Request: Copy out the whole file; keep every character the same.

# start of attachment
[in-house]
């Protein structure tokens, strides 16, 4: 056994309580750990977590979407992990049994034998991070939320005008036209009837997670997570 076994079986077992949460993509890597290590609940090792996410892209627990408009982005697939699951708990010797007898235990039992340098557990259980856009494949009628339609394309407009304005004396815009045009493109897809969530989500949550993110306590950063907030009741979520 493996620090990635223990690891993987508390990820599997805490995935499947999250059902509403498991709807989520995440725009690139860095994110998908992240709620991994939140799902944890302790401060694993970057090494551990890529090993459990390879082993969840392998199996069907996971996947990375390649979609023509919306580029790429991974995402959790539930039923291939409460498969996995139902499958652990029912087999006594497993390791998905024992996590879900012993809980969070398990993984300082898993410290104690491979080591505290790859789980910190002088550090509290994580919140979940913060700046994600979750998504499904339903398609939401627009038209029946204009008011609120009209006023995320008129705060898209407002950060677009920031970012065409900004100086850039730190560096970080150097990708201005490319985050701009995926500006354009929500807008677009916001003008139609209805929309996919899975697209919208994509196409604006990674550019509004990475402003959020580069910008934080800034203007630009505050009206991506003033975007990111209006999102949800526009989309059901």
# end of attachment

[in-house]
């Protein structure tokens, strides 16, 4: 056994309580750990977590979407992990049994034998991070939320005008036209009837997670997570 076994079986077992949460993509890597290590609940090792996410892209627990408009982005697939699951708990010797007898235990039992340098557990259980856009494949009628339609394309407009304005004396815009045009493109897809969530989500949550993110306590950063907030009741979520 493996620090990635223990690891993987508390990820599997805490995935499947999250059902509403498991709807989520995440725009690139860095994110998908992240709620991994939140799902944890302790401060694993970057090494551990890529090993459990390879082993969840392998199996069907996971996947990375390649979609023509919306580029790429991974995402959790539930039923291939409460498969996995139902499958652990029912087999006594497993390791998905024992996590879900012993809980969070398990993984300082898993410290104690491979080591505290790859789980910190002088550090509290994580919140979940913060700046994600979750998504499904339903398609939401627009038209029946204009008011609120009209006023995320008129705060898209407002950060677009920031970012065409900004100086850039730190560096970080150097990708201005490319985050701009995926500006354009929500807008677009916001003008139609209805929309996919899975697209919208994509196409604006990674550019509004990475402003959020580069910008934080800034203007630009505050009206991506003033975007990111209006999102949800526009989309059901």